Paul Jacobs, CEO of Qualcomm (NASDAQ: QCOM ) , earned twice the pay of Cisco's (NASDAQ: CSCO ) CEO John Chambers and delivered half the revenues. Jacobs realized almost $40 million in fiscal 2013, with revenues of $24,866 million, compared to $48,607 in revenues at Cisco for fiscal 2013 and $16.8 million in pay for Chambers. Much of Jacobs' pay – $20 million – comes from stock options granted 10 years ago, a period that saw the stock price double. Of late, however, stock price growth has been less spectacular, as the company admits in its proxy statement: "our 1- and 3-year TSRs were 9.8% and 16.2%, respectively. This TSR does not align with our financial performance growth rates; and compared to our peer companies, our relative 1- and 3-year TSRs ranked 16th out of 20 and 12th out of 20, respectively."
Not that Cisco's stock price performance is better, either in the long term or the short term. Ten years ago the stock hit a high of around $24, and today it is ... around $23. Chambers may be less expensive, but even at that price, does not present a very good return for shareholders.
But if Qualcomm's stock, as measured by total stockholder return (stock price growth plus dividends), does not reflect true performance, as the company claims, one wonders why so much compensation is in the form of equity, tied solely to the stock price. For example, CEO-in-waiting Steven Mollenkopf was awarded $50 million in restricted stock units on promotion to CEO-elect. These depend merely on Mollenkopf remaining with the company for five years, without any other performance requirements. If the stock price is stagnant during that period, he would still earn $50 million, but investors would be less than content with their returns. Such awards do too little to provide executives with an incentive to grow the company's value.
Since both CEOs are rewarded largely in stock – Chambers made just over $11 million from stock option profits and restricted stock – both companies' shareholders might be wondering what they are paying for.
Is revenue a better measure of performance?
Let's return to revenues. Annual bonuses at Qualcomm are based on non-GAAP operating income and non-GAAP revenues. These non-GAAP figures exclude the Qualcomm Strategic Initiatives (QSI) segment and certain share-based compensation, acquisition-related items, and tax items, "because we view such items as unrelated to the operating activities and performance of our ongoing core businesses."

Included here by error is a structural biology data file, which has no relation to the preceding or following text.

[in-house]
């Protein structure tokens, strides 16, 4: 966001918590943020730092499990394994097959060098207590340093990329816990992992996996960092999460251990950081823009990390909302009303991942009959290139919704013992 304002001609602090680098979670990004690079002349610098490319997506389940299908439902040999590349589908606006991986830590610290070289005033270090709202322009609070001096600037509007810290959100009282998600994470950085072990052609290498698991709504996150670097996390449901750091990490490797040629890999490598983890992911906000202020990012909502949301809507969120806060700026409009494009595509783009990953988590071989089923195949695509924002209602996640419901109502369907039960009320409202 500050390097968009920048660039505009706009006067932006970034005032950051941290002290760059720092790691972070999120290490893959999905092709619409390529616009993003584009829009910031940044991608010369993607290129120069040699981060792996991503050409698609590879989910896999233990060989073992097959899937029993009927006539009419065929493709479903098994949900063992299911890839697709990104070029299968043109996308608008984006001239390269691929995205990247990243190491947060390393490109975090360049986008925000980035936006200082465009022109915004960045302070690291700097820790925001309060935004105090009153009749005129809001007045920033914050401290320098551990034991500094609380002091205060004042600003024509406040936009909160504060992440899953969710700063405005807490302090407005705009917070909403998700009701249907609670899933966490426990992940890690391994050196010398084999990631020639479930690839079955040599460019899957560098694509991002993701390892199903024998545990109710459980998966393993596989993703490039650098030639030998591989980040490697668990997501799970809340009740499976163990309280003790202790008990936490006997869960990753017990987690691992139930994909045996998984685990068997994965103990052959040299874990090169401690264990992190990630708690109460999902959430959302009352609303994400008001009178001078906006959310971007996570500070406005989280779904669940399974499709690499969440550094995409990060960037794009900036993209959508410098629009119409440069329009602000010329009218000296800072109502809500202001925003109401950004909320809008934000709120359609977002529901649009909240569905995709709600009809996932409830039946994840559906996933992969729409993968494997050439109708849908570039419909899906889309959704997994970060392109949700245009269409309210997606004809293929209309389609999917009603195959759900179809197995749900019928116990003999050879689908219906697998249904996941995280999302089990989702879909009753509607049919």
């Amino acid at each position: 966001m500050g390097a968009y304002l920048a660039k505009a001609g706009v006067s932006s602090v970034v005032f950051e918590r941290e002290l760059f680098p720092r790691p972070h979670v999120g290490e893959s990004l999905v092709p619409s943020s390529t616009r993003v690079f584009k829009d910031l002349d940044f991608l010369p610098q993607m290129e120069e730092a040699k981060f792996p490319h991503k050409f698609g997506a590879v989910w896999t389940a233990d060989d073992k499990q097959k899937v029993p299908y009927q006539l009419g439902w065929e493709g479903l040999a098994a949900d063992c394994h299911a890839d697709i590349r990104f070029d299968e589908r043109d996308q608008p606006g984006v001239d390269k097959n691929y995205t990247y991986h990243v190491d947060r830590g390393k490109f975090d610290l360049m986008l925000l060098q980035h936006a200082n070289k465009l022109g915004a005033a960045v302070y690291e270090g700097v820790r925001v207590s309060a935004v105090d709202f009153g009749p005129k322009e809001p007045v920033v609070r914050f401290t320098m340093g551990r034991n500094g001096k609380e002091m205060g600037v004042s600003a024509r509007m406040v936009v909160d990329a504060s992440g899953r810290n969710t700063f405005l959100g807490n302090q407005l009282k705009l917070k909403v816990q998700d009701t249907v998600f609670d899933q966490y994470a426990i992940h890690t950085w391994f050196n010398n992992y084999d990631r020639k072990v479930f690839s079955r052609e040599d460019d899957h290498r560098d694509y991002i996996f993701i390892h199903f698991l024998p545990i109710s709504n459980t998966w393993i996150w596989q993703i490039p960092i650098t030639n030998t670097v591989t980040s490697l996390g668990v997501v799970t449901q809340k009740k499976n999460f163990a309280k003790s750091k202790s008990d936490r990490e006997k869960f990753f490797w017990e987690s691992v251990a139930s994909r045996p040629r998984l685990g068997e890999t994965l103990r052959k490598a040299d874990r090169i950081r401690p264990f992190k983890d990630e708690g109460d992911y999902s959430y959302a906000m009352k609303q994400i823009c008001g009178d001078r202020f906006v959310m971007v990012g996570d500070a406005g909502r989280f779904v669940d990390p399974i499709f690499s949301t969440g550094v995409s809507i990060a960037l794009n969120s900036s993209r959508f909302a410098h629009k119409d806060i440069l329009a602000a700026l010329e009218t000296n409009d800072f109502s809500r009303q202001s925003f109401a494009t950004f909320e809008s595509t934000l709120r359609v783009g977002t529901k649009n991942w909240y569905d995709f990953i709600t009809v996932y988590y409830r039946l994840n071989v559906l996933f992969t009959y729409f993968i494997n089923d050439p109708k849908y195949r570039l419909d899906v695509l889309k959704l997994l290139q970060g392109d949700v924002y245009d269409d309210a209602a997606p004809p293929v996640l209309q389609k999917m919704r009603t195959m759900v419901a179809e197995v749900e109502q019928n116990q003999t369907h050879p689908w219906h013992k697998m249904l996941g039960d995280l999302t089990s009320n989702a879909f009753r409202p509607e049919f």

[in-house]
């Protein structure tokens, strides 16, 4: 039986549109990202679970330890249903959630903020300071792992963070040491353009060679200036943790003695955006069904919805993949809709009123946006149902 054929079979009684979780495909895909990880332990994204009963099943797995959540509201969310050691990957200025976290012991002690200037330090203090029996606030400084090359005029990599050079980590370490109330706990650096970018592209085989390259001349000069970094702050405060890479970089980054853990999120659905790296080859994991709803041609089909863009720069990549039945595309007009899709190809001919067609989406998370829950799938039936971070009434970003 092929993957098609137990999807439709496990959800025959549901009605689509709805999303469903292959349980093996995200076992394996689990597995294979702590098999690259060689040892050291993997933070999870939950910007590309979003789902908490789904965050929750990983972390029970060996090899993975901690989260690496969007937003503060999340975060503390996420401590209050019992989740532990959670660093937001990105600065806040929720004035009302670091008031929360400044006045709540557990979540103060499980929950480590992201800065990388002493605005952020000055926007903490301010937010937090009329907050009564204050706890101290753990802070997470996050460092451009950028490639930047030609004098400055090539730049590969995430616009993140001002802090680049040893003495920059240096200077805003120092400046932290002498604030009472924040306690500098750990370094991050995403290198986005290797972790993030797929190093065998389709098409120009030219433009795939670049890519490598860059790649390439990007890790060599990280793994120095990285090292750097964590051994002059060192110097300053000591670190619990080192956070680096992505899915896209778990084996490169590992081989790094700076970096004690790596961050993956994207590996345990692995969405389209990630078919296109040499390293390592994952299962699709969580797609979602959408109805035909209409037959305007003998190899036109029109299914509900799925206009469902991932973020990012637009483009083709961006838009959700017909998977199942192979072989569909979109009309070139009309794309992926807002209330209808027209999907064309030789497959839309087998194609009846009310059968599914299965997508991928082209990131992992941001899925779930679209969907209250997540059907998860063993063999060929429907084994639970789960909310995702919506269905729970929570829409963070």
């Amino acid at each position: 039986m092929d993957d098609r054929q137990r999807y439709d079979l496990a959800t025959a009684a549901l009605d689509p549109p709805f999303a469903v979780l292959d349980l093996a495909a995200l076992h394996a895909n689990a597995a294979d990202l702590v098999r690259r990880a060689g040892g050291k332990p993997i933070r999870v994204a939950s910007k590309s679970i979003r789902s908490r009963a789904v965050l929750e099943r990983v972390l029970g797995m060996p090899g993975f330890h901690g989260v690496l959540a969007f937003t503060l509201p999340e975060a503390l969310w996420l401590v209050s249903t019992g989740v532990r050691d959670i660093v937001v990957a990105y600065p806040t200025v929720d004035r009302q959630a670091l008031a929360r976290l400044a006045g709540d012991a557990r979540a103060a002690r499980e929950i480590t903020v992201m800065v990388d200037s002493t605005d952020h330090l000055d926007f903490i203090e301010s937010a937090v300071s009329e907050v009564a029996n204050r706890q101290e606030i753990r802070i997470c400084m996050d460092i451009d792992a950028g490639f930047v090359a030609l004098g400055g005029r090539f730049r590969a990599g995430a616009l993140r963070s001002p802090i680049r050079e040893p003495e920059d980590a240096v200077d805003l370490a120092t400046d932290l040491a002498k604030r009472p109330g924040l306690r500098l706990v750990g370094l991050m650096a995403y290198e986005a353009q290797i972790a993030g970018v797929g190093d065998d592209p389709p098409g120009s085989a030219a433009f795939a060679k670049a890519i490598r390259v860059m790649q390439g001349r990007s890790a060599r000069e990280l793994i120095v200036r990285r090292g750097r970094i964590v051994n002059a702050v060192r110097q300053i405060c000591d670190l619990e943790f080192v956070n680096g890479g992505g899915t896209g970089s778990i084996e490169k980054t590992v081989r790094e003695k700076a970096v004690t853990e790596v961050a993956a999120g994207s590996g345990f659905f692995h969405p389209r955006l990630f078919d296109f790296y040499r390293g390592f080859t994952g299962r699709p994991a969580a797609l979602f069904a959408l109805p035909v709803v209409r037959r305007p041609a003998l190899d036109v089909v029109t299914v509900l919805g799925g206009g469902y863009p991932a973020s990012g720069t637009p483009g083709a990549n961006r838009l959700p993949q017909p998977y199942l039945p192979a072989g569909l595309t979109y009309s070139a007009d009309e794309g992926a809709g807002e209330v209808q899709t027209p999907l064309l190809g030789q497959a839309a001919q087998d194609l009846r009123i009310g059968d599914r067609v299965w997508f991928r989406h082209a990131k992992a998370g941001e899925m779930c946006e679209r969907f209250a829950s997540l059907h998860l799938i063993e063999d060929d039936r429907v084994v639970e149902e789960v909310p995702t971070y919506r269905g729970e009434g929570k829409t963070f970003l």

Excluding share-based compensation – clearly a considerable expense – certainly has the effect of boosting both those figures, as do several of the other exclusions. And since all are based on management decisions, I remain unconvinced about their exclusion. Furthermore, I'm not sure shareholders would consider that these performance measures accurately reflect the company's performance either.
On the other hand, at Cisco, where operating income and revenue are also the annual targets, these are unadjusted, and at-target performance in 2013 required an increase in these items of 7% over 2012. Both targets were exceeded and Chambers was rewarded with a $4.7 million bonus.
Qualcomm investors unhappy about executive pay
Executive pay is important enough for shareholders to be allowed to voice an opinion on it. The annual Say on Pay vote – an advisory vote on compensation practices – is the avenue for that opinion. Qualcomm investors have already indicated discontent about its pay practices. Support for them fell from 95% in 2011 to 69% in 2012. Minor changes were made to the annual bonus plan – in my view inadequate given the level of discontent – but shareholders were mollified and support returned to 95%.
Given the pay levels this year, and Mollenkopf's promotion award, I would guess that support would go down again. At Cisco, on the other hand, support for pay policies has been in the mid 90s for the last three years, so moderation – if $16.8 million can be called moderate – does have its effects.
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